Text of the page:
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Lee Fang
The Intercept

THE HOUSE OF REPRESENTATIVES joined the Senate Tuesday in voting to repeal new Federal Communications Commission rules that would have stopped internet service providers (ISPs) from using and selling consumers’ web browsing data without their consent.

Supporters of the repeal have argued that regulators failed to, in the words of Sen. Ted Cruz, R-Texas, address the “strenuous objections from throughout the internet community” raised during the rule-making process.

But a look at the comments submitted to the FCC reveal that many of the opponents of the privacy regulation came not from any “community” but from groups with extensive financial ties to phone and cable companies — with some of their claims hinging on the absurd.

For instance, the League of United Latin American Citizens and OCA – Asian Pacific American Advocates, two self-described civil rights organizations, told the FCC that “many consumers, especially households with limited incomes, appreciate receiving relevant advertising that is keyed to their interests and provides them with discounts on the products and services they use.”

Both LULAC and OCA receive funding from Comcast and other ISPs.

The regulations, adopted in October 2016 and set to go into effect later this year, actually would have allowed ISPs to sell customer browsing data and hence deliver “relevant advertising” — but only if users explicitly give them permission. The rules also would have required ISPs to notify customers about how their browsing data was being used.

The letter, which echoed the concerns of the ISP lobby, came as AT&T, Comcast, and Verizon stepped up a lobbying effort through their respective trade associations to stop the privacy rules.

The argument advanced by LULAC and OCA was roundly mocked when brought to the attention of digital and civil rights activists.

The data that big corporations collect from black and brown families leads to predatory marketing that starts from a young age and lasts for a lifetime — everything from payday loans to junk food advertising,” said Brandi Collins, campaign director for Color of Change.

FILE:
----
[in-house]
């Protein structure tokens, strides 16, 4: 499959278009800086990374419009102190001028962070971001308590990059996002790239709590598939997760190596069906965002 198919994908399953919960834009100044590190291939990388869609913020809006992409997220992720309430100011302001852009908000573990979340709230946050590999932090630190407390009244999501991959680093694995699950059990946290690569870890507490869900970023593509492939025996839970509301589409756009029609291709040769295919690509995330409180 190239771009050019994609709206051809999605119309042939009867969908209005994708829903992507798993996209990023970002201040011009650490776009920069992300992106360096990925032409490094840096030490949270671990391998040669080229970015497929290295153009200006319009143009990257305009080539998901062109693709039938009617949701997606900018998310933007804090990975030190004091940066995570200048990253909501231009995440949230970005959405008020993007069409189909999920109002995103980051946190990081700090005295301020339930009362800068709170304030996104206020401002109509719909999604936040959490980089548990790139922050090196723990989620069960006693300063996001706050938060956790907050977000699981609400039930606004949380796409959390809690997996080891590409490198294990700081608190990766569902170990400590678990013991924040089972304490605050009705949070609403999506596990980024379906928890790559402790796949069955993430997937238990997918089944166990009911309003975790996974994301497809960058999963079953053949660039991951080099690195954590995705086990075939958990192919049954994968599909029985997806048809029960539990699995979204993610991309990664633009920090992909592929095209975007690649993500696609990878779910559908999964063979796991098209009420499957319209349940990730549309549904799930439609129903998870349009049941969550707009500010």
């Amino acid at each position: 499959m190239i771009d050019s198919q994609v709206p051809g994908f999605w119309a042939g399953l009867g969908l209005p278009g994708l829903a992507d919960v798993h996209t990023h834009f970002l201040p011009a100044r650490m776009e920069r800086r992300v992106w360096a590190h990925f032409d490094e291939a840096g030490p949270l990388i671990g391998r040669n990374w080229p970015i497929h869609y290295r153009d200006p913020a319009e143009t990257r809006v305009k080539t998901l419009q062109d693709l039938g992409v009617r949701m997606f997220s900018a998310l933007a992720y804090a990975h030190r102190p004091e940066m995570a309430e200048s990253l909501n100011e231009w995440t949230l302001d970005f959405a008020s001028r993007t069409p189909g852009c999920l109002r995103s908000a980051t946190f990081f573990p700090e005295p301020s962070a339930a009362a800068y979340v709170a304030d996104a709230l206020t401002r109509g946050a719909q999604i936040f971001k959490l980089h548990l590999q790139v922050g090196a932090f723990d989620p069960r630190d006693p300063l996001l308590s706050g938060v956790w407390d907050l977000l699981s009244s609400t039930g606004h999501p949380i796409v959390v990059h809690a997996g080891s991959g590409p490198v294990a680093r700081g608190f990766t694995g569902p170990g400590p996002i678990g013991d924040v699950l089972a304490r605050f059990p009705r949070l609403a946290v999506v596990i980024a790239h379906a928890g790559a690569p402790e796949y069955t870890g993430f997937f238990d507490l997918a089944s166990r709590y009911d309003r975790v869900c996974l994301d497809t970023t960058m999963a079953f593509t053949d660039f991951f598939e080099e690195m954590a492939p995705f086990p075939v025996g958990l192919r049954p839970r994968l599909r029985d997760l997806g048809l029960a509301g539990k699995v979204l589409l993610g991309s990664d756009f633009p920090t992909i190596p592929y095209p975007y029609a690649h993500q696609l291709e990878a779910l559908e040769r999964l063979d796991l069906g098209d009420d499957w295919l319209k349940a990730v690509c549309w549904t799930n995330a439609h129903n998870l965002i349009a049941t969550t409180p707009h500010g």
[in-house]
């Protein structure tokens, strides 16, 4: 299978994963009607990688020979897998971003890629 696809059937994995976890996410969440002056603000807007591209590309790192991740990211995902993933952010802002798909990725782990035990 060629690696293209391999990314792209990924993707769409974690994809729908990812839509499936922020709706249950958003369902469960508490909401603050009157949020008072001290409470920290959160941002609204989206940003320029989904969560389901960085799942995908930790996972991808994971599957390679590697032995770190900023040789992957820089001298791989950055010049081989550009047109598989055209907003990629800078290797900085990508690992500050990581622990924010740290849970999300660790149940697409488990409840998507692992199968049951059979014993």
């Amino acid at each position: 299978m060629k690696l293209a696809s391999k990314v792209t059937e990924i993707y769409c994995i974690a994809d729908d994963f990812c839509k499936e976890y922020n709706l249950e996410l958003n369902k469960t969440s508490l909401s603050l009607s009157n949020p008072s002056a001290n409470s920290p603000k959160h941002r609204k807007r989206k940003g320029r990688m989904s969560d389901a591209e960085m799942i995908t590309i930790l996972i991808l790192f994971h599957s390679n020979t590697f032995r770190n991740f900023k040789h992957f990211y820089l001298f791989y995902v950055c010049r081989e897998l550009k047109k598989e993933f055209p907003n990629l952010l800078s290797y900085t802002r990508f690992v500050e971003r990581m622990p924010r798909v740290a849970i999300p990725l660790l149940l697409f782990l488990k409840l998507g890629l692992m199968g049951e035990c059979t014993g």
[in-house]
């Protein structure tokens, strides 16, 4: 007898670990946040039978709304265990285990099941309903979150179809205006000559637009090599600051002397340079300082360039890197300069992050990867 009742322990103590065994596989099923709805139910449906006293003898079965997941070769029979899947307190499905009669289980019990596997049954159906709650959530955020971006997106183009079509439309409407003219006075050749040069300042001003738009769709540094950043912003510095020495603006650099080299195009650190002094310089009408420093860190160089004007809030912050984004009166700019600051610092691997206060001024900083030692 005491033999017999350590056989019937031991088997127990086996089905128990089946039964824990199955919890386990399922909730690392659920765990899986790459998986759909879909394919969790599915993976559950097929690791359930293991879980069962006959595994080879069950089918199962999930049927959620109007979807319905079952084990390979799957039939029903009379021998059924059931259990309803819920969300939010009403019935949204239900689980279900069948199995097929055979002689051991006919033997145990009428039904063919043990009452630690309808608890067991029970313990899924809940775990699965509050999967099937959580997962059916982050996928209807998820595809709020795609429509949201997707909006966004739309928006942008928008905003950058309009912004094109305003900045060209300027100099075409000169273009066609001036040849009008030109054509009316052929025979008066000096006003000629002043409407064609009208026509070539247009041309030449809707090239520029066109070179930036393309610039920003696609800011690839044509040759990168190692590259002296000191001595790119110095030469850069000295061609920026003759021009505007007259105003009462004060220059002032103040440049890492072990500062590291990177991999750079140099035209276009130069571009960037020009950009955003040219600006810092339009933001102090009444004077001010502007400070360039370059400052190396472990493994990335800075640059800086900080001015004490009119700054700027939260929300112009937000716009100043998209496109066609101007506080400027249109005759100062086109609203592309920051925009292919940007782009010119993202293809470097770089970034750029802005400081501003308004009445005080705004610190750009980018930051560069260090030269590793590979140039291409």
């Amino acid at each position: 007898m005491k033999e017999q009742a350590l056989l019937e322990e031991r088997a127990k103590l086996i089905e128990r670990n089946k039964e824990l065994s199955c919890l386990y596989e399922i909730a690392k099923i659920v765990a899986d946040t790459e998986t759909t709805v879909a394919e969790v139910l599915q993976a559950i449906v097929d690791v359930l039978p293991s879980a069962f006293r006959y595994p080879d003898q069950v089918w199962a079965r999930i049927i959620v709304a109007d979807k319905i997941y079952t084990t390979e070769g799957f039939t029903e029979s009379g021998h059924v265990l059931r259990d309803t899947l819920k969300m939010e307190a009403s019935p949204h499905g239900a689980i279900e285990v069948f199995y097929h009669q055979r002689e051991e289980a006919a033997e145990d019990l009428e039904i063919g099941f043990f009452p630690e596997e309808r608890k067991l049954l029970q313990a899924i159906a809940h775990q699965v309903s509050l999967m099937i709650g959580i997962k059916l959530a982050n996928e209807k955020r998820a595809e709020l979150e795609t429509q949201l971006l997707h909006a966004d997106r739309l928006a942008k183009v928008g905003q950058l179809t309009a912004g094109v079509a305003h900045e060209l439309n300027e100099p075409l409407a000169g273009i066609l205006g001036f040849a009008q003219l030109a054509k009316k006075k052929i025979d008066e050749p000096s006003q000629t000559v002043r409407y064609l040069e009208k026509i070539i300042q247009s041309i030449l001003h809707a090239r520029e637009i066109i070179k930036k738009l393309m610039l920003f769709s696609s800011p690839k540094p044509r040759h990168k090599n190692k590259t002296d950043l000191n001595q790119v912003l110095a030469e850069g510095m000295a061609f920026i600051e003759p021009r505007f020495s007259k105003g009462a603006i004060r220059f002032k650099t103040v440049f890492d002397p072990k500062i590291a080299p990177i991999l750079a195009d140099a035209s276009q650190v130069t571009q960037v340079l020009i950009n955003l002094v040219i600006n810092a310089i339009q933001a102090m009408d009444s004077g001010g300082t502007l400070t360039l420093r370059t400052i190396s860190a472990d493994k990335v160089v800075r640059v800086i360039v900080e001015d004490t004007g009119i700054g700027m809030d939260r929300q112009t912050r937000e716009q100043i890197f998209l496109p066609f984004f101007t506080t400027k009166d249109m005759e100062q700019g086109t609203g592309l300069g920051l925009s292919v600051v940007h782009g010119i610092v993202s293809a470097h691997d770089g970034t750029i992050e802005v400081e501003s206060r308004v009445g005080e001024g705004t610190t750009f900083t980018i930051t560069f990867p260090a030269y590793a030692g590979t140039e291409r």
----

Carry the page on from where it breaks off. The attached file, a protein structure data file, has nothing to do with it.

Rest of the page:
“Even the most innocuous information can be used for online price gouging, data discrimination, and digital redlining,” Collins noted. “Attempting to reframe the concept of privacy for our children and vulnerable communities as a luxury and not a basic right is at best misleading and at worst a true disservice to any community these organizations purportedly represent.”

Malkia Cyril, the executive director of the Center for Media Justice, scoffed at “the idea that people living in poverty would prefer ads over Fourth Amendment constitutional protections in a digital age,” calling the argument “preposterous, and actually insulting.”

No, I am quite certain people want to live safe from government or corporate overreach, to know their speech and activities are protected, more than they want to be sold products at a discount,” Cyril added. “Regardless of desire, that is what democracy demands — and anyone claiming concern for civil rights who asserts otherwise should take a very thoughtful look at why.”

OCA has long relied on telecom industry cash. Verizon and Comcast are listed as business advisory council members to OCA, and provide funding along with “corporate guidance to the organization.” Last year, both companies sponsored the OCA annual gala.